Today at my 1st graders school all the dads were invited to walk with their kids to class, and they had it all done up special for us. We had a check-in area where we got a treat and a sticker saying we were VIP's (Very Important Pops). We even got photographed for the school to post on social media and bulletin boards. Pretty cool way to start a Wednesday.
Dads, let's not ever undersell our importance to our kids. Let's never forget that the impact we have on them extends way beyond the years they're in our homes. It impacts their marriages, their children, their grandchildren, their careers, and most importantly their faith.
Far too often many of us lead our kids spiritually when the sticker is handed out. We bring them to church on Sunday, we give a semi-lukewarm blessing at dinnertime, and we look up from our phones or work or projects to answer questions with "That's really good, go ask your mother."
Dads, God has called us to something much greater. He's called us to shepherd our homes, to love our wives as Christ loves the church, and to raise our children to love God. That's more than something we can do while we wait for the sticker. That means it's something we commit to every day when we get up, that we'll be what God has called us to be.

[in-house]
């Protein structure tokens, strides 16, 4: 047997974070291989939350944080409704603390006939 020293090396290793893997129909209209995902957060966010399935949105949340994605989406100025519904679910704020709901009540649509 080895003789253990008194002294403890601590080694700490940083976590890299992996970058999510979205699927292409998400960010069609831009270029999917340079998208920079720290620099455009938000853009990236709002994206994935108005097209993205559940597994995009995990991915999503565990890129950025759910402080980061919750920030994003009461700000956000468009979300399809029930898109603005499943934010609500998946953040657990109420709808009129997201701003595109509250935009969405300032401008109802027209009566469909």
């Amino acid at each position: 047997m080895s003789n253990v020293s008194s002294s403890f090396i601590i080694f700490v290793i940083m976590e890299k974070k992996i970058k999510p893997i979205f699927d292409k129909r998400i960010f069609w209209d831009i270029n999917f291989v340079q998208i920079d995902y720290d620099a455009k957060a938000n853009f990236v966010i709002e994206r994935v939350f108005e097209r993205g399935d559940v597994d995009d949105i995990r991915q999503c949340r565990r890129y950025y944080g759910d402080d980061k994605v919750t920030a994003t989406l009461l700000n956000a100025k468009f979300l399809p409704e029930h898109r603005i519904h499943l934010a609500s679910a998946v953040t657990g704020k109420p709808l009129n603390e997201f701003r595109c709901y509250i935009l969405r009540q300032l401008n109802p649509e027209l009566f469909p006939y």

1. Start by loving your wife (their mom) - If you want to display what it means to be the dad God wants you to be, it starts with your wife. Love her, serve her, cherish her, pursue her, date her, and show your kids why you married her. Jesus loves the Church enough to die for her, and that's the model of love we're expected to have for our wives.
3. Pursue authentic faith - You can't share what you don't have. That's why I'll never be my kids' basketball coach--me teaching them to make a jump shot would be a joke. And unless you're walking with Christ, seeking Him in the Word, passionately worshipping, and faithfully serving, don't expect your kids to do the same. They'll hear, but they won't see.
4. Show up - When you're home and engaged, be home and engaged. One thing I try to do is wrap up everything in the car, even if it means sitting in the driveway on one last phone call. That way I can drop my bag and invest and engage with the boys and Carrie. Emergencies happen, and crises will come, and sometimes you'll need 10 minutes to chill before playing Legos or helping with homework or talking about your day. Regardless, make sure you engage.
How else as a Dad can you make an eternal impact in your kids' lives?
Scott M. Douglas
A blog about leadership and the lasting legacy of family ministry.